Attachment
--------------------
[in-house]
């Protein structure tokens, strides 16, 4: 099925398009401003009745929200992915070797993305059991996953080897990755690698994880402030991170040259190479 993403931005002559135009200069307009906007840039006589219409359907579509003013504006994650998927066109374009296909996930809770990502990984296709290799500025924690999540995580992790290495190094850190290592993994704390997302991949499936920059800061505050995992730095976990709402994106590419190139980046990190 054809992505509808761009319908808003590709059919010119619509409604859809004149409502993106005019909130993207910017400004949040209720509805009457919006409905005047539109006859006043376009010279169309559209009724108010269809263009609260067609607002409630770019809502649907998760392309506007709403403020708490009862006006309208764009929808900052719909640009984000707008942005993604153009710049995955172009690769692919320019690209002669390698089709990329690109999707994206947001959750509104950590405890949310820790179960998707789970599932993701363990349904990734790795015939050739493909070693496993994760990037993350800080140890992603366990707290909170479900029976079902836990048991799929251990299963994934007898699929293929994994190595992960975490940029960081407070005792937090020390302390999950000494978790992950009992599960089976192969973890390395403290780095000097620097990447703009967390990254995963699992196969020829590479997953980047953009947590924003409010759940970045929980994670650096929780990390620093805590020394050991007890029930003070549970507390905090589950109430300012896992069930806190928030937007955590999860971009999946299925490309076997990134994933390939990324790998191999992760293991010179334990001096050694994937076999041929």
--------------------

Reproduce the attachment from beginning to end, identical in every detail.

[in-house]
């Protein structure tokens, strides 16, 4: 099925398009401003009745929200992915070797993305059991996953080897990755690698994880402030991170040259190479 993403931005002559135009200069307009906007840039006589219409359907579509003013504006994650998927066109374009296909996930809770990502990984296709290799500025924690999540995580992790290495190094850190290592993994704390997302991949499936920059800061505050995992730095976990709402994106590419190139980046990190 054809992505509808761009319908808003590709059919010119619509409604859809004149409502993106005019909130993207910017400004949040209720509805009457919006409905005047539109006859006043376009010279169309559209009724108010269809263009609260067609607002409630770019809502649907998760392309506007709403403020708490009862006006309208764009929808900052719909640009984000707008942005993604153009710049995955172009690769692919320019690209002669390698089709990329690109999707994206947001959750509104950590405890949310820790179960998707789970599932993701363990349904990734790795015939050739493909070693496993994760990037993350800080140890992603366990707290909170479900029976079902836990048991799929251990299963994934007898699929293929994994190595992960975490940029960081407070005792937090020390302390999950000494978790992950009992599960089976192969973890390395403290780095000097620097990447703009967390990254995963699992196969020829590479997953980047953009947590924003409010759940970045929980994670650096929780990390620093805590020394050991007890029930003070549970507390905090589950109430300012896992069930806190928030937007955590999860971009999946299925490309076997990134994933390939990324790998191999992760293991010179334990001096050694994937076999041929």